In a case in which the state appellate court affirms a decision of another state court without opinion but the trial-level or intermediate appellate court reached the merits (as happened in this case with respect to Campbell's Rule 3.850 motion) the federal court should be guided by the written opinion and reach the merits


Campbell's brief, a rambling and disconnected discourse, from which we have sought to distill the issues discussed, does not cite to any specific portion of the transcript in support of the improper jury instruction contention


The opinion of the Florida Supreme Court describes the evidence at trial:

The victim of the crime was a deputy sheriff who was shot while attempting to arrest the appellant as a suspected bank robber. The state adduced evidence that showed conclusively that the appellant had robbed a bank at Kingsland, Georgia, and then fled in an automobile that he had rented under an assumed name. A good description of the get-away car and of the appellant was given to law enforcement officers; and officers at all levels--from both Georgia and Florida, alerted by radio, participated at one time or another in the pursuit of appellant at speeds generally exceeding 100 miles per hour. The case began at Kingsland, Georgia, proceeded to a point in Florida near Macclenney just south of the Georgia-Florida line where the fatal shooting occurred, and then to a point in Georgia just north of the line where a road block had been set up and the appellant was finally apprehended.

Testimony of witnesses to the shooting showed that the victim, Deputy Sheriff Fish, was in hot pursuit of the appellant, both travelling at a high rate of speed, when the appellant's car failed to make a turn and came to rest in a ditch. Deputy Fish and the appellant both got out of their cars and moved over to stand by the patrol car. There was evidence from which the jury could find that the deputy was holding a sawed-off shotgun in one hand and was trying to handcuff the appellant with the other. It was also shown that the deputy carried his revolver in a holster on his left hip with the handle pointed forward, that three shots had been fired from it, and that the bullet that fatally wounded Deputy Fish had been fired from it. The appellant's fingerprints were on the gun. The jury also had the right to find that the appellant snatched the gun from the holster and shot twice in quick succession and at close range and then fired the third shot to remove the handcuff that the deputy had succeeded in placing on one wrist. (It was shown that the appellant's own gun, which he had used in intimidating the bank employees during the robbery, had been thrown or had fallen out of his car when it struck the ditch.) The appellant then continued his flight in the patrol car and, a few minutes later, was apprehended at the road block set up by both Georgia and Florida law enforcement officers. The appellant stated to these officers that he took Deputy Fish's gun away from him and shot him twice as he was being handcuffed. At the trial, however, he testified that the pistol went off twice during a struggle with Deputy Fish but denied that he intended to shoot the deputy. His defense was not guilty, and not guilty by reason of insanity. As noted, the jury returned a verdict of guilty without recommendation to mercy. This appeal followed.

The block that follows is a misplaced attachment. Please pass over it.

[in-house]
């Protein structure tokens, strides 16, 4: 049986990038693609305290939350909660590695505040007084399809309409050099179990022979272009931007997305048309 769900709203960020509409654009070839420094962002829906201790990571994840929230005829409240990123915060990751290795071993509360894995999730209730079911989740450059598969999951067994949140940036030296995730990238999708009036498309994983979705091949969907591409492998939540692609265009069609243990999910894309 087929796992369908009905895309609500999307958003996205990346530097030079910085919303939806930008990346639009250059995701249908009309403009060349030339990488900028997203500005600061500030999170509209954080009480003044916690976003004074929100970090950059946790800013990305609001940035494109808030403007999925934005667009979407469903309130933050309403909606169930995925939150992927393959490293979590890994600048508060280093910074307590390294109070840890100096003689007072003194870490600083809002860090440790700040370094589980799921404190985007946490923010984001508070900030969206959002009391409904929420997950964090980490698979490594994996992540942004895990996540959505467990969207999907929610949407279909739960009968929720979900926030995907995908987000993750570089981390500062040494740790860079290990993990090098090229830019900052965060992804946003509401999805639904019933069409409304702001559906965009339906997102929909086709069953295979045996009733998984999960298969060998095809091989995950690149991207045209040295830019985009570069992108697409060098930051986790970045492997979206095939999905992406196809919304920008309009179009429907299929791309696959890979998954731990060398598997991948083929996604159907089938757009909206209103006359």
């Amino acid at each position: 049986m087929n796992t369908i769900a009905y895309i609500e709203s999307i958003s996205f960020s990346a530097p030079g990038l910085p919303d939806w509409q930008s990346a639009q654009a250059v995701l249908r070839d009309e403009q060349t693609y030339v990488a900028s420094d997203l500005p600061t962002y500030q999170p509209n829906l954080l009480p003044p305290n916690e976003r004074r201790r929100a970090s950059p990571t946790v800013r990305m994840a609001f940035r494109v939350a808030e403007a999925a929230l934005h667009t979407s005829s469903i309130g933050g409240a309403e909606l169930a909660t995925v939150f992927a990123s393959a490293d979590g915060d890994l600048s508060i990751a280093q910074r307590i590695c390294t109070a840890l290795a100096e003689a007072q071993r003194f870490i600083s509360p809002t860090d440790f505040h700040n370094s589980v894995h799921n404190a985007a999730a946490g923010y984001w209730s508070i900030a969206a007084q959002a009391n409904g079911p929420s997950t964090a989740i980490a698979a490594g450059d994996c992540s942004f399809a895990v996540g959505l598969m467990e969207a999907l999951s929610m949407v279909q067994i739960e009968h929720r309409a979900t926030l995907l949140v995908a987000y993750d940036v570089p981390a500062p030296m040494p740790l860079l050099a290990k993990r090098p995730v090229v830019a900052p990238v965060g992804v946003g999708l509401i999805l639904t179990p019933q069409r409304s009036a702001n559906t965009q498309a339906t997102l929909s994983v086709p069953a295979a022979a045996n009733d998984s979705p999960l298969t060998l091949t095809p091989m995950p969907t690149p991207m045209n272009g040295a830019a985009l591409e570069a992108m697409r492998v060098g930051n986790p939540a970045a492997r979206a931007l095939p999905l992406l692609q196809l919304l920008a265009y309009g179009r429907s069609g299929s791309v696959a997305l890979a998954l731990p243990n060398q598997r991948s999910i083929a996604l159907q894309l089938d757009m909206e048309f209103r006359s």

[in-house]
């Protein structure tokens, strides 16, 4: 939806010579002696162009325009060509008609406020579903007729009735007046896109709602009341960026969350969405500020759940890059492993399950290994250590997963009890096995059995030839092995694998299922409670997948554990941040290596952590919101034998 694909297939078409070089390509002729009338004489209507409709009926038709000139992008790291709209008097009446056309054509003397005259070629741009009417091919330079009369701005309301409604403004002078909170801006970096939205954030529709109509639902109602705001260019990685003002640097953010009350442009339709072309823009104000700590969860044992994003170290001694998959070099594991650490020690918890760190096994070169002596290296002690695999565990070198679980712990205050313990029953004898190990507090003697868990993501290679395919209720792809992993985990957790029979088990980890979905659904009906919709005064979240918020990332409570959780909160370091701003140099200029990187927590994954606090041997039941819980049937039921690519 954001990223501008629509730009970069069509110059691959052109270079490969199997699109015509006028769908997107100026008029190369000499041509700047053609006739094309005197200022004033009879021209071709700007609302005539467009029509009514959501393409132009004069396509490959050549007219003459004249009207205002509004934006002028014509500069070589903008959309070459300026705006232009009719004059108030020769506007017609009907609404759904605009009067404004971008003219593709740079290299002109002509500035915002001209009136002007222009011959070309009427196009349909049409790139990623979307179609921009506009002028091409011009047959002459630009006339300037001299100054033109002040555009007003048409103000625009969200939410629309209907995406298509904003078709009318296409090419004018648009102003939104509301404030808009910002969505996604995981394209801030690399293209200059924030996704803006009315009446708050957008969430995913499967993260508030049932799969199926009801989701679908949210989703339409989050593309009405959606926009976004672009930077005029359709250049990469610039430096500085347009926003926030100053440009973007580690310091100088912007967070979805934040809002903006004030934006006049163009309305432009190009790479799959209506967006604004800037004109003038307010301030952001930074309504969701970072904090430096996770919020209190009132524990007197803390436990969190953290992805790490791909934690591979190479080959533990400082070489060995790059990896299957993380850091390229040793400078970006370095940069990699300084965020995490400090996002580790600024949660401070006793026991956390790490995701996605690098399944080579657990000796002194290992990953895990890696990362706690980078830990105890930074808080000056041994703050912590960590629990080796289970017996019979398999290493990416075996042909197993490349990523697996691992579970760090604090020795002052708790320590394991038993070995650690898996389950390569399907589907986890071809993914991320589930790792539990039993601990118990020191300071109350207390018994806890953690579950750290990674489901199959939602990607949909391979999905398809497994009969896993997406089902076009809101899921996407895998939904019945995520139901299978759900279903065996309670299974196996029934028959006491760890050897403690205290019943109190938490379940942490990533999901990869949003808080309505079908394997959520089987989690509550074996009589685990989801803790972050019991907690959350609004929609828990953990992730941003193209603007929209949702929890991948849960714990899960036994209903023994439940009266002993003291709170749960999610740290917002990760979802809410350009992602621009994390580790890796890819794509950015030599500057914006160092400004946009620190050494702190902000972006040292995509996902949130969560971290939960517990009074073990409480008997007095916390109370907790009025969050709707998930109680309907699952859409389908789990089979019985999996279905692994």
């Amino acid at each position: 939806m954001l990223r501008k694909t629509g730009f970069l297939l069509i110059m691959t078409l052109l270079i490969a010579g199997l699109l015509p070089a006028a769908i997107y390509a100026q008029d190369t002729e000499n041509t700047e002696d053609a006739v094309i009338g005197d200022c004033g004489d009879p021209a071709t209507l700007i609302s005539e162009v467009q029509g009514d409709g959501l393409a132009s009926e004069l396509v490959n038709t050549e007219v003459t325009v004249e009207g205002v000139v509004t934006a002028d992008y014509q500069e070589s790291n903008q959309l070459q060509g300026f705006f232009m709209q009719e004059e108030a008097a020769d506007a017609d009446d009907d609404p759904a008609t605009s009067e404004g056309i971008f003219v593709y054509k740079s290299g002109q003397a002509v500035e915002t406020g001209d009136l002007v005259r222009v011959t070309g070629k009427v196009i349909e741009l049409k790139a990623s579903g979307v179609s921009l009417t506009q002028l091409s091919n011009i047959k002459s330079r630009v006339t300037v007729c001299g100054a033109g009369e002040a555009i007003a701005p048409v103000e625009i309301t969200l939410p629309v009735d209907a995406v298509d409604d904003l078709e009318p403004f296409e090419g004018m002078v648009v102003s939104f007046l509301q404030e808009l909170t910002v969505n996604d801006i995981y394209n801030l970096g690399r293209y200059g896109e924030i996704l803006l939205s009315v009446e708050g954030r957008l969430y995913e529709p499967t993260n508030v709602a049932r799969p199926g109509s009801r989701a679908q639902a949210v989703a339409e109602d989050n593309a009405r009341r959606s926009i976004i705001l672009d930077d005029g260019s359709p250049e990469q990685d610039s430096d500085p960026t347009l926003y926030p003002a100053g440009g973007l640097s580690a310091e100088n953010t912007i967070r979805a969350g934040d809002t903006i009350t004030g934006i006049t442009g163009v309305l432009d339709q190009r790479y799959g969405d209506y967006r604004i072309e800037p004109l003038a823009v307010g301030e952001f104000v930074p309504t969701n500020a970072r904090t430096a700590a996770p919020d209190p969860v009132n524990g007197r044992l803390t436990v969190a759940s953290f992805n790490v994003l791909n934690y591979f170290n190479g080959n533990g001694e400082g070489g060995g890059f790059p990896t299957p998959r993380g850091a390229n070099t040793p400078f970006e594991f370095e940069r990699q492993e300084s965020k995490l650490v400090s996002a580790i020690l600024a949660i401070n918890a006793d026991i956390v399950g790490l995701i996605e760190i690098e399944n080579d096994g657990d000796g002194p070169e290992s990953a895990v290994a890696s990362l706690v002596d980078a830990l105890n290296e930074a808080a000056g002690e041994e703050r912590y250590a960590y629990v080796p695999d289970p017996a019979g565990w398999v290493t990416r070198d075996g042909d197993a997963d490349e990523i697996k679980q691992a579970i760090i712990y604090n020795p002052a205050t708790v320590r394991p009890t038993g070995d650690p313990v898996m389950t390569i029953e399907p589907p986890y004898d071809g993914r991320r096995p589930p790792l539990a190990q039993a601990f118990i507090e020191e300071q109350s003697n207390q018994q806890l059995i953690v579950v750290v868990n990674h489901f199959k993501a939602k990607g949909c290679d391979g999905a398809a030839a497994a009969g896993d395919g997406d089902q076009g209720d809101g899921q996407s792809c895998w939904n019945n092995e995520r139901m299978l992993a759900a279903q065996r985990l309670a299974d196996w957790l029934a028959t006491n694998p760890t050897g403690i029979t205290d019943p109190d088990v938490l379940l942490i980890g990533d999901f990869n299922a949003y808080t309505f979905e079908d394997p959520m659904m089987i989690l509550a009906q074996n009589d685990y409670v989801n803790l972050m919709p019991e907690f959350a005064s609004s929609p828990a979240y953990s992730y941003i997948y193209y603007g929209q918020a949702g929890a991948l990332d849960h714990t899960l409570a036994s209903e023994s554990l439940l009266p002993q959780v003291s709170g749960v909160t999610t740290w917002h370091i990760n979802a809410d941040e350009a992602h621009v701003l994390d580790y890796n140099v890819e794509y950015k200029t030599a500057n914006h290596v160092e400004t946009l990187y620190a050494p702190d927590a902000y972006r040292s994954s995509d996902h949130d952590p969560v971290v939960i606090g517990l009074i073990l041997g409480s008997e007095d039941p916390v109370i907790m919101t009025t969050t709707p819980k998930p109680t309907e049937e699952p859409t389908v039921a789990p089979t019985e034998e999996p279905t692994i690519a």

Campbell offered to prove only the facts discussed above


Fla.Stat. Sec. 782.04 defines murder as an "unlawful killing .... perpetrated from a premeditated design ...."


In Wahrlich v. Arizona, 479 F.2d 1137 (9th Cir.1973), cert. denied, 414 U.S. 1011, 94 S.Ct. 375, 38 L.Ed.2d 249 (1973), the Ninth Circuit rather summarily rejected a similar claim

At first impression, this case resembles Phillips v. Wainwright, 624 F.2d 585 (5th Cir.1980). In Phillips, the court held constitutional the exclusion of psychiatric evidence to the effect that the defendant could not form an intent to commit the crime and that the defendant acted in self defense. The court's review of the record indicated that, in Phillips, the trial judge only excluded the testimony on the second issue, self defense; the defendant then chose not to introduce the testimony of the psychiatrist. Id. at 589-90. Thus, Phillips is of little assistance here.


We recognize that the Muench and Hughes decisions turned in part on the difference between unitary and bifurcated trials in Wisconsin. We have reviewed the portions of the opinions dealing with that subject and find them not relevant to our discussion and analysis here


Campbell's claimed Brady violation (claim M) also fails on this basis